Missed Connections

By Kim Medders

Right around 1969 mom felt my sister Els and I should have the experience traveling in Europe so she signed us up for a bunch American Express tours. We both enjoyed them immensely and fast became experts at this type of adventure. We traveled many places and learned many things over the course of several years, an experience I treasure to this day.

We quickly learned how to make friends with fellow travelers as we discovered that European tour guides thought nothing of rooming brothers and sisters together. The thought of this was completely repugnant to both of us so she found a single female and I usually found a G.I. that didn’t mind sharing a room with a teenager. On one lucky tour of Italy, we found another brother and sister team about our same ages. This was a lot of fun–to be with some people our own ages. The girl was about my age and was very pretty, and we all got to pal around and get toasted on Italian wine together.

The skills we learned military brats became very important on these trips. Things, like being able to count to 10 in six different languages, and perfect pronunciation of phrases like, “how much”, and “where was the bathroom” in several different languages always impressed the other travelers and the tour guides. Most tours were to a specific location, like Paris, others like the aforementioned trip to Italy, were whirlwind tours of several cities. The question of what day it was became, “Well, if it is Tuesday, it must be Naples”, taken from the popular movie of that time, “If it’s Tuesday, it must be Belgium.” One notable tour which illustrates the resourcefulness of the “brat”, occurred on a tour of Oberammergau, Germany.

Oberammergau is a town famous for its production of a theatrical play of the passion of Christ it puts on every 10 years. In the summer of 1970 mom had purchased a non refundable tour for us. The problem was my dad was told he was being transferred almost immediately from Karlsruhe to the Stuttgart area. We had to be out of our quarters and move the week of our tour! Mom, not wanting to lose the money she plugged into this and wanting us to see the play, went down to American Express and talked to the manager. The solution was she arranged for the tour bus to stop at Stuttgart Bahnhof (train station) and drop us off on the way back from Oberammergau where my parents would be there to pick us up.

The day of the trip, my folks drove us to the Karlsruhe Bahnhof, put us on the bus, and returned to finish packing for Stuttgart. The tour itself was unremarkable to me, although my sister was excited about it. Later in life she became quite religious. We stayed for a week and saw sights around beautiful Bavaria and as usual, had a wonderful time buying trinkets and going out to eat with our fellow travelers. The play was very well done as I recall, but I particularly liked the bucolic and atmosphere of the area. Soon it was time the tour to return home to Karlsruhe and for us to see our new home in Stuttgart.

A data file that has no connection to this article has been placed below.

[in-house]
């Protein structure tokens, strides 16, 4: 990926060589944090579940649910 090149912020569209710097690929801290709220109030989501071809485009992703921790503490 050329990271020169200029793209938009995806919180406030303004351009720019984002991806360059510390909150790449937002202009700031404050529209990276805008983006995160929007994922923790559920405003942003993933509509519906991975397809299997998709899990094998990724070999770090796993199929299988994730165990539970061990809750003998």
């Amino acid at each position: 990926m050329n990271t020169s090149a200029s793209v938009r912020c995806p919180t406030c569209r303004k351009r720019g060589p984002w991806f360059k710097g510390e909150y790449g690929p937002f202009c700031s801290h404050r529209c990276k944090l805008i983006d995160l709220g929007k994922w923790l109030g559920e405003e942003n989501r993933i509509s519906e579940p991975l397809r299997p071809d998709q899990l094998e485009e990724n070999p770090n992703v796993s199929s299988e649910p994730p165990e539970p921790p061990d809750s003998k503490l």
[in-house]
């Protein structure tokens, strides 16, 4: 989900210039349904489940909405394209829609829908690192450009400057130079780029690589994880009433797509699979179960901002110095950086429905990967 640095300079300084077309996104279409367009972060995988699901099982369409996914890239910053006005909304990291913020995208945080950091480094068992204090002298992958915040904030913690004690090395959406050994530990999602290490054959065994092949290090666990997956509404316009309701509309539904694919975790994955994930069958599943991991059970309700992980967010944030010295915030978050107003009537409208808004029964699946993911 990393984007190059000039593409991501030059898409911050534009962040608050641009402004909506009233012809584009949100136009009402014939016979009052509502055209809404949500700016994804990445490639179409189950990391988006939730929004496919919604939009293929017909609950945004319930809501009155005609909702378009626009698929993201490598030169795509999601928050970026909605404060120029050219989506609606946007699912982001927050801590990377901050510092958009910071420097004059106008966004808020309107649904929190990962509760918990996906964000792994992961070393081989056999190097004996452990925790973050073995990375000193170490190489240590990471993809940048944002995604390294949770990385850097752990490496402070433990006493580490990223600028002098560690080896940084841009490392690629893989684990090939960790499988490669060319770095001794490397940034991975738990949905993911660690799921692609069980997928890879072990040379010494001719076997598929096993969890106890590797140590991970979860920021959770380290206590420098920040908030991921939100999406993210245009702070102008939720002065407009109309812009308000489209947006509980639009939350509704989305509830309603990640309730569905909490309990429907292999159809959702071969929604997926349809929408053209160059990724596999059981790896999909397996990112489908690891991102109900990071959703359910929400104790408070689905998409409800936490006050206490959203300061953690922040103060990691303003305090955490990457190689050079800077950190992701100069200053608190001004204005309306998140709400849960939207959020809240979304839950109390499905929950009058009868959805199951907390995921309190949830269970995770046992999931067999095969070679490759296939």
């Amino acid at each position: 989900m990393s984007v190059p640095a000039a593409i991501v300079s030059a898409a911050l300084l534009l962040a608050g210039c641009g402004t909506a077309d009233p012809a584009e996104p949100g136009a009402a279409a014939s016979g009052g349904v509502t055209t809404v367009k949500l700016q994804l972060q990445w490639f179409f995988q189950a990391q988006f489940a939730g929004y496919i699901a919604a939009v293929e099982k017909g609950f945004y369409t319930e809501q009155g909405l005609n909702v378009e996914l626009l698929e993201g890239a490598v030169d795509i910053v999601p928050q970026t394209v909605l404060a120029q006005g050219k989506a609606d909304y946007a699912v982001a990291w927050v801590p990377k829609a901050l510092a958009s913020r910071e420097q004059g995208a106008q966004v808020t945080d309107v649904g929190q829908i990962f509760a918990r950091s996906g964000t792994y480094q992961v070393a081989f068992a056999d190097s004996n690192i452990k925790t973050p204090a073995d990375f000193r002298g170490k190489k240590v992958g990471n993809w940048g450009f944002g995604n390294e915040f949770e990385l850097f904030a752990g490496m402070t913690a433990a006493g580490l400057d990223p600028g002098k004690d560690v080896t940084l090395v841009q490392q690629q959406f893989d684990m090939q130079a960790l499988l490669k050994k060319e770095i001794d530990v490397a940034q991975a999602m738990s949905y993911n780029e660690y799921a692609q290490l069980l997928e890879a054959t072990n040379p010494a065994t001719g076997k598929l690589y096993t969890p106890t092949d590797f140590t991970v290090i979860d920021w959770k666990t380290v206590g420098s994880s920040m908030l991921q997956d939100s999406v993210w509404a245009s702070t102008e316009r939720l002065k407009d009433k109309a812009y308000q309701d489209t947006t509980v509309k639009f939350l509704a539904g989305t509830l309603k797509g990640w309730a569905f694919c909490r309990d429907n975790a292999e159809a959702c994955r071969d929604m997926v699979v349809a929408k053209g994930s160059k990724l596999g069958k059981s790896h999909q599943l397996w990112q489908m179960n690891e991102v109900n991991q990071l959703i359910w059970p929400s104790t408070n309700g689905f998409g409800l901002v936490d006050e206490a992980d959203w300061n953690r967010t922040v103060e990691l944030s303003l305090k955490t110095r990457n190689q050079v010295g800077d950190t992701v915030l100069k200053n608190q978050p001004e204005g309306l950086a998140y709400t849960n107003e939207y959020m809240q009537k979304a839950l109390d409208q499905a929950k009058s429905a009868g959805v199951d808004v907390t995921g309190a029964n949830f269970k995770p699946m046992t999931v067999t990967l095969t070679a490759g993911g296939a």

As we approached Stuttgart, the tour guide gave us no sign as to the “deal” mom had struck with American Express to drop us off. We passed several of the “ausfahrt” signs for Stuttgart and I began to get nervous. I went up to the tour guide, who was kind of a ditsy, but busty woman dressed in a dirndl, and asked her to take us to the train station in Stuttgart. She stopped smiling for a moment and explained that she could not do that. I had told her that my mother had made this arrangement with the tour before we left, but she was not having any of it. I think she thought we were planning on running away! After about 10 minutes of pleading with her, I finally gave up and returned to my seat. My sister Els, who was 13 at the time, was beginning to panic, so I did my best to calm her down…hard to do, since I was beginning to panic myself as we did not have any address or phone number to contact my parents with!

When we got to the Karlsruhe train station, we ticked off the list of people we thought we could contact for help. Unfortunately, many were gone for the summer and those people we tried to call were not at home. Options being few, Els and I pooled our remaining spending money and found we had just enough to buy two train tickets to Stuttgart. Our plans, if we couldn’t find our parents when we arrived in Stuttgart, catch a ride (that part was unclear) to the nearest Army base and turn ourselves into the M.P. station. We jumped on the next train and headed out for the unknown.

The trip took about an hour and a half, which put us about four hours overdue. On our arrival, we didn’t see mom or dad. We took several turns around the inside of the station looking for the family. Failing to do so, I told Els to sit on a bench in the station (to keep an eye out for mom) while I took a look outside. I was hoping to see our Volkswagen or some military person who could help. I wandered around for about 15 minutes and failed to see anyone. I was just about ready to re-enter the station, when I ran into my mom! Both of us were overjoyed as we went in and retrieved my sister. Soon, we were on our way to the safety of the Pattonville housing area and our new apartment home on Verdun Street.

In retrospect, the whole thing seemed like a bad Rodney Dangerfield joke. For many years afterward, my sister and I would laugh and tease mom mercilessly about trying to get rid of us by moving and not leaving us a forwarding address!

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